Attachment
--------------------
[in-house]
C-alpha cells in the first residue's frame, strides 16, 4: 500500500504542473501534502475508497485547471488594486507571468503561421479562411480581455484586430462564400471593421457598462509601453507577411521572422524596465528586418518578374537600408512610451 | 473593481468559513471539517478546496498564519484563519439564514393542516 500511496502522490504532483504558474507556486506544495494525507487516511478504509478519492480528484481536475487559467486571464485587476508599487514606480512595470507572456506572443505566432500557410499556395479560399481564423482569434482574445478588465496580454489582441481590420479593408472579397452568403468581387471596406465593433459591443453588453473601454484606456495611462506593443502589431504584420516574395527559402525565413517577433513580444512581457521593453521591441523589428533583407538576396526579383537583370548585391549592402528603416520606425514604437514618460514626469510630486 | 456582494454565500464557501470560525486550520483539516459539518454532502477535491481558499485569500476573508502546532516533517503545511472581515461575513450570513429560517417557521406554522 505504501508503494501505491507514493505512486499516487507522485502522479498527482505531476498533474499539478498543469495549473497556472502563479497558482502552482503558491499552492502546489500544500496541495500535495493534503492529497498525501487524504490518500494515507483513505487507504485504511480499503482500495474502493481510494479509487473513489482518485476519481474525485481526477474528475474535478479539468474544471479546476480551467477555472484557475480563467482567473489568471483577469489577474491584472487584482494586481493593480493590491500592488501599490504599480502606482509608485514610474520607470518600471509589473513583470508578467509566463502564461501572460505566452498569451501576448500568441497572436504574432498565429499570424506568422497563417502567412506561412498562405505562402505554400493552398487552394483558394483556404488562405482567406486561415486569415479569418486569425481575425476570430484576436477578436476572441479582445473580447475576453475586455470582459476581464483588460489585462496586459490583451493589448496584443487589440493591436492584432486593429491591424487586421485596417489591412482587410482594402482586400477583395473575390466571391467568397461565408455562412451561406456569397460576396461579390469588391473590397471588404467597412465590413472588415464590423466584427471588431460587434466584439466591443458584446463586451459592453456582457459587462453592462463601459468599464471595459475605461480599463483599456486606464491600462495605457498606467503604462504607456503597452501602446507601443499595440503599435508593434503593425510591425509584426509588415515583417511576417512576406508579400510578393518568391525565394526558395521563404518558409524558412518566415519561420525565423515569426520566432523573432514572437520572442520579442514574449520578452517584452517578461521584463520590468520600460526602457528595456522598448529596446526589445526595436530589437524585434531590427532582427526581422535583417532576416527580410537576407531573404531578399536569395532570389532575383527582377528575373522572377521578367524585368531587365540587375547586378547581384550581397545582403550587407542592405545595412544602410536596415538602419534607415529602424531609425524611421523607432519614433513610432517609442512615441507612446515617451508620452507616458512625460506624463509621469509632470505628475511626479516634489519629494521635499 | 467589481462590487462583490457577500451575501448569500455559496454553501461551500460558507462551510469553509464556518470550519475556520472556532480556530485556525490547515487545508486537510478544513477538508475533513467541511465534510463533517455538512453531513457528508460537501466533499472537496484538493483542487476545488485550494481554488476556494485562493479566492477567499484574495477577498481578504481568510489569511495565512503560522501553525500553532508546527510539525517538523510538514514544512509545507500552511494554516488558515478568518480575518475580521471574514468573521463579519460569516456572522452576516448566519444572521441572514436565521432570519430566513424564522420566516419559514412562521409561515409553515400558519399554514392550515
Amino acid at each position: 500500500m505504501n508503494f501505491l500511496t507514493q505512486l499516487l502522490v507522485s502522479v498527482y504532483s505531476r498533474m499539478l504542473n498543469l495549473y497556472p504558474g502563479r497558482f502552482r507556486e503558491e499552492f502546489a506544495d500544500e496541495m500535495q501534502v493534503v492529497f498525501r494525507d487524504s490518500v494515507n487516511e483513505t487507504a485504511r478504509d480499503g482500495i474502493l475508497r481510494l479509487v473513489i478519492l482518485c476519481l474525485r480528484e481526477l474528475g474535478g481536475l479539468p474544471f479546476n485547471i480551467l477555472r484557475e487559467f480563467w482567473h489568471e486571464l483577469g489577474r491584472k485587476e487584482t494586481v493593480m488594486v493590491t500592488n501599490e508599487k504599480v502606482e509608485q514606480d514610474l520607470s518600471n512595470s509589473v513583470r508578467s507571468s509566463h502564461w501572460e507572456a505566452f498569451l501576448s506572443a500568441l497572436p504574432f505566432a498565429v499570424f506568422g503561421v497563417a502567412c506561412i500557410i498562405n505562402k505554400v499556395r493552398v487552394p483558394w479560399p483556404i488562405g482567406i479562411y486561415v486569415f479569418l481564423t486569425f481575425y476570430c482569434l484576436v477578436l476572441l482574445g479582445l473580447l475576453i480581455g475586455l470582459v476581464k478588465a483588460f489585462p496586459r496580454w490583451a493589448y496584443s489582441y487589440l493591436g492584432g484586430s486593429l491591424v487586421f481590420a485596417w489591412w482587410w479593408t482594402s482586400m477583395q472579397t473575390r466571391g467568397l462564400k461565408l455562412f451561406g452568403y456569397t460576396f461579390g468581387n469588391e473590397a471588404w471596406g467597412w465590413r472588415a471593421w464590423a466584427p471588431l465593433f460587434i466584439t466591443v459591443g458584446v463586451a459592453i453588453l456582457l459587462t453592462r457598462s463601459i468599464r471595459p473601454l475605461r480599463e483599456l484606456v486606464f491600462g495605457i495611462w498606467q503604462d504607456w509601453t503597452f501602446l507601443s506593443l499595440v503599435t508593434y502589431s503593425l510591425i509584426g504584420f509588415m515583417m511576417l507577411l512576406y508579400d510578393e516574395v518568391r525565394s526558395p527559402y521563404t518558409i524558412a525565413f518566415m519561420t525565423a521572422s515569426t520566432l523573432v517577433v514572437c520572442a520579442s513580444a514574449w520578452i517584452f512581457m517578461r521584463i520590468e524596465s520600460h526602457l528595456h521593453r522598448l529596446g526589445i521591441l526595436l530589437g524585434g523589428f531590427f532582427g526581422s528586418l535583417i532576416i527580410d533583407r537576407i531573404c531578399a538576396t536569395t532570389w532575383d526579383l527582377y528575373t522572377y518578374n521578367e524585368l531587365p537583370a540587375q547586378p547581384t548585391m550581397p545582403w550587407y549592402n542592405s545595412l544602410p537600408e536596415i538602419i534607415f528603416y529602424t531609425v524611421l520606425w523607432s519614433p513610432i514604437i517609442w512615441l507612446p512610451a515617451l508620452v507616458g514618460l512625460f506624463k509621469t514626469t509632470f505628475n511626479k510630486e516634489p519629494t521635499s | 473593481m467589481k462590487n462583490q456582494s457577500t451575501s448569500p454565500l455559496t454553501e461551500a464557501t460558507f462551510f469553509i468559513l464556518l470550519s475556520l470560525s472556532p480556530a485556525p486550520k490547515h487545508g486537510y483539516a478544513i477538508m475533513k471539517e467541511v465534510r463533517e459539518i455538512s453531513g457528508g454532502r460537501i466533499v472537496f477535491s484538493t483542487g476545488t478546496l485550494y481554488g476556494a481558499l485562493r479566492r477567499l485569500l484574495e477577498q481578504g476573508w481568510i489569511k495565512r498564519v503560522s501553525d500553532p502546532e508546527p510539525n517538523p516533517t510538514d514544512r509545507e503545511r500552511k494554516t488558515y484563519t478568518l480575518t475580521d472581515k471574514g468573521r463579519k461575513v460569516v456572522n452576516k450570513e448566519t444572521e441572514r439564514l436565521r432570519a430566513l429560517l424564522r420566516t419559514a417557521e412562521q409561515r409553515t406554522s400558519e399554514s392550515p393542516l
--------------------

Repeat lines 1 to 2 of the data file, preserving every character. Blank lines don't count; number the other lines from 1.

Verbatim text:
[in-house]
C-alpha cells in the first residue's frame, strides 16, 4: 500500500504542473501534502475508497485547471488594486507571468503561421479562411480581455484586430462564400471593421457598462509601453507577411521572422524596465528586418518578374537600408512610451 | 473593481468559513471539517478546496498564519484563519439564514393542516 500511496502522490504532483504558474507556486506544495494525507487516511478504509478519492480528484481536475487559467486571464485587476508599487514606480512595470507572456506572443505566432500557410499556395479560399481564423482569434482574445478588465496580454489582441481590420479593408472579397452568403468581387471596406465593433459591443453588453473601454484606456495611462506593443502589431504584420516574395527559402525565413517577433513580444512581457521593453521591441523589428533583407538576396526579383537583370548585391549592402528603416520606425514604437514618460514626469510630486 | 456582494454565500464557501470560525486550520483539516459539518454532502477535491481558499485569500476573508502546532516533517503545511472581515461575513450570513429560517417557521406554522 505504501508503494501505491507514493505512486499516487507522485502522479498527482505531476498533474499539478498543469495549473497556472502563479497558482502552482503558491499552492502546489500544500496541495500535495493534503492529497498525501487524504490518500494515507483513505487507504485504511480499503482500495474502493481510494479509487473513489482518485476519481474525485481526477474528475474535478479539468474544471479546476480551467477555472484557475480563467482567473489568471483577469489577474491584472487584482494586481493593480493590491500592488501599490504599480502606482509608485514610474520607470518600471509589473513583470508578467509566463502564461501572460505566452498569451501576448500568441497572436504574432498565429499570424506568422497563417502567412506561412498562405505562402505554400493552398487552394483558394483556404488562405482567406486561415486569415479569418486569425481575425476570430484576436477578436476572441479582445473580447475576453475586455470582459476581464483588460489585462496586459490583451493589448496584443487589440493591436492584432486593429491591424487586421485596417489591412482587410482594402482586400477583395473575390466571391467568397461565408455562412451561406456569397460576396461579390469588391473590397471588404467597412465590413472588415464590423466584427471588431460587434466584439466591443458584446463586451459592453456582457459587462453592462463601459468599464471595459475605461480599463483599456486606464491600462495605457498606467503604462504607456503597452501602446507601443499595440503599435508593434503593425510591425509584426509588415515583417511576417512576406508579400510578393518568391525565394526558395521563404518558409524558412518566415519561420525565423515569426520566432523573432514572437520572442520579442514574449520578452517584452517578461521584463520590468520600460526602457528595456522598448529596446526589445526595436530589437524585434531590427532582427526581422535583417532576416527580410537576407531573404531578399536569395532570389532575383527582377528575373522572377521578367524585368531587365540587375547586378547581384550581397545582403550587407542592405545595412544602410536596415538602419534607415529602424531609425524611421523607432519614433513610432517609442512615441507612446515617451508620452507616458512625460506624463509621469509632470505628475511626479516634489519629494521635499 | 467589481462590487462583490457577500451575501448569500455559496454553501461551500460558507462551510469553509464556518470550519475556520472556532480556530485556525490547515487545508486537510478544513477538508475533513467541511465534510463533517455538512453531513457528508460537501466533499472537496484538493483542487476545488485550494481554488476556494485562493479566492477567499484574495477577498481578504481568510489569511495565512503560522501553525500553532508546527510539525517538523510538514514544512509545507500552511494554516488558515478568518480575518475580521471574514468573521463579519460569516456572522452576516448566519444572521441572514436565521432570519430566513424564522420566516419559514412562521409561515409553515400558519399554514392550515